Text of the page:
neuropeptide Y


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neu·ro·pep·tide Y

[MIM*162640]
a 36-amino acid peptide neurotransmitter found in the brain and autonomic nervous system. It augments the vasoconstrictor effects of noradrenergic neurons.

neu·ro·pep·tide Y

(NPY) (nū'rō-pep'tīd)
A 36-amino acid peptide expressed in most regions of the central nervous system including the cortex, hypothalamus, thalamus, olfactory bulb, amygdala, and hippocampus, as well as the peripheral neurons of the sympathetic nervous system. Responsible for regulating various physiologic functions including feeding behavior, reproductive behavior, circadian rhythms, cardiovascular responses, memory, and stress response.
References in periodicals archive ?
Since neuropeptide Y (NPY) was first extracted from a mammalian brain in 1982 (Tatemoto et al., 1982), many studies have found that the npy mRNA is expressed in the central nervous system, peripheral nervous system and peripheral tissues of mammals and teleosts, with the highest expression in the brain (Chen and Li, 2005; Kehoe and Volkoff, 2007; Malmstrom, 2001; Murashita et al., 2009).
Identification, tissue distribution and evaluation of brain neuropeptide Y gene expression in the Brazilian flounder Paralichthys orbignyanus.
Attenuation of the obesity syndrome of ob/ob mice by the loss of neuropeptide Y. Science 1996;274:1704-7.
Sundler, "Neuropeptide Y co-exists and co-operates with noradrenaline in perivascular nerve fibers," Regulatory Peptides, vol.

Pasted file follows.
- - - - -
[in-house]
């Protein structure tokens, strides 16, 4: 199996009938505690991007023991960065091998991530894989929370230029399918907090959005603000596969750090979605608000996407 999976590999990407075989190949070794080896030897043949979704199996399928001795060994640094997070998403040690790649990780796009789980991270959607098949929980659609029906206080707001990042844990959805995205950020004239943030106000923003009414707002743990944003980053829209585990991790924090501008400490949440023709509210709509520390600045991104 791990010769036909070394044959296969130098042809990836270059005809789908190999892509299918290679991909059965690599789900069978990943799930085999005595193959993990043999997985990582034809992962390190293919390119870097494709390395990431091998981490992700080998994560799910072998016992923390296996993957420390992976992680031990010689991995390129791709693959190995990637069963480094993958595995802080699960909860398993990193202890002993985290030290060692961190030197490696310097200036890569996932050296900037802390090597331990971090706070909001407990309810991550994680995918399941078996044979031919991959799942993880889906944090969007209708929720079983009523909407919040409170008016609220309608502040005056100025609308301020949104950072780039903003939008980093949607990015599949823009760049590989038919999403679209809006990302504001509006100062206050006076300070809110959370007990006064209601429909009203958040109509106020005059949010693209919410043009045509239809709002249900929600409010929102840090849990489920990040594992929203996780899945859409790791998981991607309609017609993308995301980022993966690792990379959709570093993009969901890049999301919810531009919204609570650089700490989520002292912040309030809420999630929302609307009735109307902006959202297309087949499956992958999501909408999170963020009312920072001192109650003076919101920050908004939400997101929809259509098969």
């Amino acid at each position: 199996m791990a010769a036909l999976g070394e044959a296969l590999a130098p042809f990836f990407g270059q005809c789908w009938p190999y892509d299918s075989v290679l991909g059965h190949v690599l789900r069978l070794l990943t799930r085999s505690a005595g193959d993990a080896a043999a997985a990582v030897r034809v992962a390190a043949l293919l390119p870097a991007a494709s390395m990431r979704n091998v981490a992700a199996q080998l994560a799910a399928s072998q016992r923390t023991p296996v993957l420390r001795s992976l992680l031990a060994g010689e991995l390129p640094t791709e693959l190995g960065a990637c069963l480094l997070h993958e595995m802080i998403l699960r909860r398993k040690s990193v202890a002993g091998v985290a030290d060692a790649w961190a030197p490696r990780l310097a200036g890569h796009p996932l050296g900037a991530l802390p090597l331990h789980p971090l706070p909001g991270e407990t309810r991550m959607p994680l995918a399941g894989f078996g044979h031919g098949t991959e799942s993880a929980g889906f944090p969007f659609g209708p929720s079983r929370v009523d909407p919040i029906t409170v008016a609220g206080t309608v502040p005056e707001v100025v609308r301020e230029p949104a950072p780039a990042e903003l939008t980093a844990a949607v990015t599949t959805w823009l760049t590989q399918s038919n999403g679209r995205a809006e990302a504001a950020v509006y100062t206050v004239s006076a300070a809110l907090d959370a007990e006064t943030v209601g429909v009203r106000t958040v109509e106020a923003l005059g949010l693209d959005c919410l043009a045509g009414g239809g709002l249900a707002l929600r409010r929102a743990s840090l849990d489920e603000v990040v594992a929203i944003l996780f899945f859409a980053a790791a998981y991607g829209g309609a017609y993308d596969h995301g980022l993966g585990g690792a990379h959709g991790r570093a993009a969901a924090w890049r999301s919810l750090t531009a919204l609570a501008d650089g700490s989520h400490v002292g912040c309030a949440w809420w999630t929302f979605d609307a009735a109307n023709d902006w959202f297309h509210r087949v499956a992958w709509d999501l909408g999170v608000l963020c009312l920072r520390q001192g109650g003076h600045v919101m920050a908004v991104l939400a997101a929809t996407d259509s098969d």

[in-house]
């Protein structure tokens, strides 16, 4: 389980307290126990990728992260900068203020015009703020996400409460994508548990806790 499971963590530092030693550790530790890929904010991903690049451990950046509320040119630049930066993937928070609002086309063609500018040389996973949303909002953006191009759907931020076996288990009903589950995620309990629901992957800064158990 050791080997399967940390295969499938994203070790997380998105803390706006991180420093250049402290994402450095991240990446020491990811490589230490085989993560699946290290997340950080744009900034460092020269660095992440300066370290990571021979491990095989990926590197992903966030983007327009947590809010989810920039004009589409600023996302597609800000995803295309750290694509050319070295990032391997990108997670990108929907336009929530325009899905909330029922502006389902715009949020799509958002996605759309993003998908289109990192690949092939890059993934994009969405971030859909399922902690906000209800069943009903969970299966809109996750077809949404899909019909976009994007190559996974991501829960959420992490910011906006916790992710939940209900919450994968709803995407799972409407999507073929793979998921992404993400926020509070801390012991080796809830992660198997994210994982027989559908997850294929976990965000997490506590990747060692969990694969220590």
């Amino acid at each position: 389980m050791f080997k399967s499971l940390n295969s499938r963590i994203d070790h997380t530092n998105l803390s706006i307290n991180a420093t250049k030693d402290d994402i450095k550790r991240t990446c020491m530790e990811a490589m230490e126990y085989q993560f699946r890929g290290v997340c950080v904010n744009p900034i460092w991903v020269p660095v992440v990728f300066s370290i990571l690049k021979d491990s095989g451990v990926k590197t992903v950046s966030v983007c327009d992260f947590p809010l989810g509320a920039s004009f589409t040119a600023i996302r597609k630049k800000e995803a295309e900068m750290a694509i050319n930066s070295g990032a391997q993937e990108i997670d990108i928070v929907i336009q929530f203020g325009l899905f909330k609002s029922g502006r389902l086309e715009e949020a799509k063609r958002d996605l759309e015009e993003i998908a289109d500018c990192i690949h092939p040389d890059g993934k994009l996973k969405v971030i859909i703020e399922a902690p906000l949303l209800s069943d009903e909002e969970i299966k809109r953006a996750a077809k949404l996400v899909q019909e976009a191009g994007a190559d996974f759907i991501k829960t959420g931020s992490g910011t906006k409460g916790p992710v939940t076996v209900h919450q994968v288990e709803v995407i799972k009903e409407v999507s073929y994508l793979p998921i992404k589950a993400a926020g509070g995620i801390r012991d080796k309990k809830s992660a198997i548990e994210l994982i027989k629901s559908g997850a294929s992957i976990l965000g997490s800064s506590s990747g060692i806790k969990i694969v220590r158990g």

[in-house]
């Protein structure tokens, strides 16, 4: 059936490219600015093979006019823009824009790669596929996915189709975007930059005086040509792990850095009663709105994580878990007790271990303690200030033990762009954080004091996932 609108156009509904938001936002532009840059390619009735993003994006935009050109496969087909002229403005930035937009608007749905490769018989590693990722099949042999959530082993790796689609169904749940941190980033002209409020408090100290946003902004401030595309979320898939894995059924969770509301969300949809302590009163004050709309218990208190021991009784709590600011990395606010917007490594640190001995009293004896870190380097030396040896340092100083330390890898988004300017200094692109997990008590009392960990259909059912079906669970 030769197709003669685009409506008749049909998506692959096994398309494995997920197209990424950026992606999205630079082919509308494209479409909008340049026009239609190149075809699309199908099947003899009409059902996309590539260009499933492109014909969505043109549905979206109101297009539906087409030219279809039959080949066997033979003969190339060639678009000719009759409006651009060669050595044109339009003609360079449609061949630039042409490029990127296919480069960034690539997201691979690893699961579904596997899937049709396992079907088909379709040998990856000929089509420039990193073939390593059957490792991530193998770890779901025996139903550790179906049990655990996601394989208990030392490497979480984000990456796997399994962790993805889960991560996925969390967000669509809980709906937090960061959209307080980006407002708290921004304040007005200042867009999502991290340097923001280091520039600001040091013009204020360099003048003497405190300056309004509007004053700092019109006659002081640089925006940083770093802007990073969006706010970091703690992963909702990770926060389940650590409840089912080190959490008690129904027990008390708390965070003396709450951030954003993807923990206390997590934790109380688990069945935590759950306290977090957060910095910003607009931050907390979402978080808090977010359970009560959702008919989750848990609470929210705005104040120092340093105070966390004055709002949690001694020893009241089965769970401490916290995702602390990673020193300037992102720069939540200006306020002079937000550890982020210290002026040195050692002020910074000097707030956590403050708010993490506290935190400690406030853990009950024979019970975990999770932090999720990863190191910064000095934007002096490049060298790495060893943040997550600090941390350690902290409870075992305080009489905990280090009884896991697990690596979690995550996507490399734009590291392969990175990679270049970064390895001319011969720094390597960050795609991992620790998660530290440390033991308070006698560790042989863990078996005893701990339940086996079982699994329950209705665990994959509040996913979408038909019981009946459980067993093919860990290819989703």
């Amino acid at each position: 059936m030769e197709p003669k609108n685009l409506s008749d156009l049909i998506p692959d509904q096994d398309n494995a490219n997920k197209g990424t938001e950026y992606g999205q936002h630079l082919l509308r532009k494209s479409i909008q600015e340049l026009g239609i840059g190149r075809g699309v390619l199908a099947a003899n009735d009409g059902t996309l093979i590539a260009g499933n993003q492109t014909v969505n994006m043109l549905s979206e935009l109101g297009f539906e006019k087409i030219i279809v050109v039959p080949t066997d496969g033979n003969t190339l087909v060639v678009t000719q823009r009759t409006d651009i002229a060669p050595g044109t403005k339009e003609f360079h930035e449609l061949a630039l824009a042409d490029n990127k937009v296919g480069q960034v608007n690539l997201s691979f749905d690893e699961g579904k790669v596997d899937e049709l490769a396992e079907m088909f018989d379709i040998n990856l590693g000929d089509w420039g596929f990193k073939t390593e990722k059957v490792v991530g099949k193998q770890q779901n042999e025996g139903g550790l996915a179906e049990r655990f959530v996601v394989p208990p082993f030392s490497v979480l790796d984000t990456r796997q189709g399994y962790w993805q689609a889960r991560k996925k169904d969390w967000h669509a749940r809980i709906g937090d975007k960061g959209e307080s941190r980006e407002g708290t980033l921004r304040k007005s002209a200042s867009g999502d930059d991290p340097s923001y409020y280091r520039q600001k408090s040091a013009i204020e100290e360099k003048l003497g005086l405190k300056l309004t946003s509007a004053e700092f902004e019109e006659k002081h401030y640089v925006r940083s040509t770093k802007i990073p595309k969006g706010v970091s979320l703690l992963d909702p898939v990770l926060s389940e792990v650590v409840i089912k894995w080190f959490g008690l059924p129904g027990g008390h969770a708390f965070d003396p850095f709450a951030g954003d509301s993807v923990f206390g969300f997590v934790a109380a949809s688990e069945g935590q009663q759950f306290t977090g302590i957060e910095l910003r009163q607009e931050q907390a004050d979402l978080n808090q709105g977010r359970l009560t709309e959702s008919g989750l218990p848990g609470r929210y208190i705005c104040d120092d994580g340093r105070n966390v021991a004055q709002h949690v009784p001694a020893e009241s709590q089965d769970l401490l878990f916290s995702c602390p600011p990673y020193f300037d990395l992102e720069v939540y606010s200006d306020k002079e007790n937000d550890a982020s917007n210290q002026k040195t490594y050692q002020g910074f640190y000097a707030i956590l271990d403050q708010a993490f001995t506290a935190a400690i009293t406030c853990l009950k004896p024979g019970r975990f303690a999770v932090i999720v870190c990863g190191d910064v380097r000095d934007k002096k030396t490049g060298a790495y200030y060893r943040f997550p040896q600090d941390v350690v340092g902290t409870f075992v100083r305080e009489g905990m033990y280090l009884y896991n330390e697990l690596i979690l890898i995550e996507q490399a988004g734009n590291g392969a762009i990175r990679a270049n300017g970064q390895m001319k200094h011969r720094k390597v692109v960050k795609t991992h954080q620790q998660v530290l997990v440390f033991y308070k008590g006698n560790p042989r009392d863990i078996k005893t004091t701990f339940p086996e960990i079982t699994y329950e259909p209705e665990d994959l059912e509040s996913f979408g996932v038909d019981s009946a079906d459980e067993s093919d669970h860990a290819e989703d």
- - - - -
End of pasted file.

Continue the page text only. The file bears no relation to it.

Holzer, "Neuropeptide Y: a stressful review," Neuropeptides, vol.
Neuropeptide Y (NPY) assumes several key roles in the brain's complex control circuits.
"We've known for quite some time that neuropeptide Y is an endogenous [naturally occurring] anti-stress agent," said Markus Heilig, clinical director of the National Institute of Alcohol Abuse and Alcoholism (NIAAA).
Specifically, the study discovered that physiological detection of hypoxic (low oxygen) stress results in the activation of a hidden neuronal circuit involving the neuromodulators serotonin and the neuropeptide Y receptor.
The gene, called npr-1, resembles human genes for proteins on the surface of brain cells that recognize neuropeptide Y, the most potent eating stimulant yet identified in mammals (SN: 7/27/96, p.
Neuropeptide Y ranks among the most effective eating stimulants ever found.
Her studies in rats indicate that one of these chemicals, called neuropeptide Y, causes carbohydrate erarings, while the other, called galanin, seems to underlie a yen for fat.